Trump Tweet Removed in Response to Copyright Complaint – Twitter on Thursday took the rare step of pulling a video featured in one of President Donald Trump’s tweets following a copyright infringement complaint reportedly filed by Warner Music Group. The tweet included a clip from the music video of Nickelback’s 2006 hit “Photograph” that had been edited to show a photo of Joe Biden and his son posing with a Ukranian gas company executive. YouTube has also removed the video.
Terminator Screenwriter Moves to Terminate Copyright Grant – On Wednesday, October 2, The Hollywood Reporter published a story indicating that Gale Anne Hurd, the original screenwriter for the 1984 film The Terminator, served a notice on Skydance Media, the firm holding the copyright to The Terminator, to terminate the copyright grant on the movie and transfer copyright back to Hurd.
Sutter Home Files Trademark Infringement Suit Over “Clos de Napa Cellars” – On Wednesday, October 2, family-run winery Sutter Home filed a lawsuit in the Northern District of California alleging trademark infringement against wine wholesaler Tri-Vin Imports over its “Clos de Napa Cellars” brand, which Sutter Home alleges infringes on its “Napa Cellars” trademark.
Trademark Dispute Prompts Banksy to Open Homewares Store – On Tuesday, October 1, famed street artist Banksy opened a homewares store called Gross Domestic Product, which will only conduct online sales for a period of two weeks, in a bid to prevent a greeting card company from challenging his trademark.
PTAB Invalidates Claims From Two Nasdaq Patents Under Section 101 – On Tuesday, October 1, the PTAB issued rulings finding that challenged claims from two Nasdaq ISE patents covering methods of automated trading were invalid under Section 101 as being directed to abstract ideas.
CRISPR-Cas9 Patent Grant Gives UC Largest Patent Portfolio in Sector – On Tuesday, October 1, the USPTO granted a patent covering methods for CRISPR-Cas9 gene editing in prokaryotic cells to the University of California, increasing UC’s portfolio of CRISPR-Cas9 patents to 16 and giving that institution the country’s largest portfolio of patent assets in that field.
USPTO Publishes Final Rule on Eliminating Unnecessary Regulations – On Tuesday, October 1, the USPTO published a final rule in the Federal Register announcing the removal of unnecessary provisions in the Code of Federal Regulations that are no longer necessary, including a prohibition on reservation clauses in patent applications and limits to inter partes review (IPR) and post-grant review (PGR) proceedings that may be instituted during the first four years after passage of the America Invents Act.
SDNY Issues Mixed Ruling in TiVo-Comcast Patent Case – On Monday, September 30, the U.S. District Court for the Southern District of New York issued an order on summary judgment which found that Comcast’s X1 platform doesn’t currently infringe on a TiVo patent covering methods of text searching from user input but also found a genuine dispute as to whether the X1 platform infringed that patent during an unlicensed period prior to technical changes implemented in January 2017.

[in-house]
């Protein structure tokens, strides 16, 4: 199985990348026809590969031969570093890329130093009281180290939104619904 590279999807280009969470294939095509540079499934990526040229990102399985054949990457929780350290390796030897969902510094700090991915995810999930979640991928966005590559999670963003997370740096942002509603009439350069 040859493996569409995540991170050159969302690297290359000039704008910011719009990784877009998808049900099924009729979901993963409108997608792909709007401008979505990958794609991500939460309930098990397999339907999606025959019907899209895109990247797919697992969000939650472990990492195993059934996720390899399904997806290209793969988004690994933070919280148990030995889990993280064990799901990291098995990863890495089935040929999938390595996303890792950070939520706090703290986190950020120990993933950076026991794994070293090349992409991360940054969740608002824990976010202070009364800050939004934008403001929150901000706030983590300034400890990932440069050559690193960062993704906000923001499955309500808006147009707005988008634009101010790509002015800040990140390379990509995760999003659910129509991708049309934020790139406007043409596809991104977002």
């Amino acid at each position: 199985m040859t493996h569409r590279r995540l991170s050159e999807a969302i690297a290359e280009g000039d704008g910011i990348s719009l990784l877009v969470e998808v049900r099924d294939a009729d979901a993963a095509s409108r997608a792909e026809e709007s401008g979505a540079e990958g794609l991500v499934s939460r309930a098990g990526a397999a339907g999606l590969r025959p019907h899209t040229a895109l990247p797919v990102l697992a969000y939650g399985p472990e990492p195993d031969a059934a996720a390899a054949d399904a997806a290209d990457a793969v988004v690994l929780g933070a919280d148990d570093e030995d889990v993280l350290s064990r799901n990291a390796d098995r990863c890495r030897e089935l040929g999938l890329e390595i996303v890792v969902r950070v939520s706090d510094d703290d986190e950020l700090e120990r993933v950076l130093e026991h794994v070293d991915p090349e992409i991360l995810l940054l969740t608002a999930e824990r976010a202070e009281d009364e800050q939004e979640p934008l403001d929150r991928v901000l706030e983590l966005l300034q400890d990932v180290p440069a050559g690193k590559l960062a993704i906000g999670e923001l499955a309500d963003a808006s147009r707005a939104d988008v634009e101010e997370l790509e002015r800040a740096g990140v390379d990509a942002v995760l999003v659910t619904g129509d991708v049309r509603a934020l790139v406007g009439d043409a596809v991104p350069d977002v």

Judge Dismisses Copyright Suit Against Comedians in Cars Getting Coffee – On Monday, September 30, U.S. District Judge Alison Nathan of the Southern District of New York dismissed a copyright suit filed by Christian Charles, director the 2002 Seinfeld documentary Comedian who alleged that Seinfeld’s Comedians in Cars Getting Coffee was based an idea he pitched to Seinfeld, as being barred by the statute of limitations.
Elasticsearch Files Trademark Infringement Claims Against Amazon – On Friday, September 27, search engine developer Elasticsearch filed a lawsuit in the Northern District of California alleging claims of trademark infringement and false description/advertising against Amazon.com over the e-commerce giant’s Amazon Elasticsearch Service and Open Distro for Elasticsearch products.
This Week on Wall Street
Tesla Stock Falls After Missing Yet Another Quarterly Sales Forecast – On Thursday, October 3, shares of Tesla stock dropped by 4 percent before the market close after the company announced that it had shipped 97,000 electric vehicles during 2018’s third quarter, 2,000 vehicles shy of analyst expectations of third-quarter sales.
Dow Dips Nearly 2 Percent on Economy Concerns – On Wednesday, October 2, the Dow Jones Industrial Average closed nearly 500 points lower, a loss of 1.9 percent on the day, due in large part to reports showing a second straight month of economic contraction in the manufacturing sector and missed expectations in private payrolls as reported by the ADP.
Quarterly Earnings – The following firms identified among the IPO’s Top 300 Patent Recipients for 2018 are announcing quarterly earnings next week (2018 rank in parentheses):
- Monday: None
- Tuesday: None
- Wednesday: None
- Thursday: None
- Friday: Weatherford International plc (t-282nd)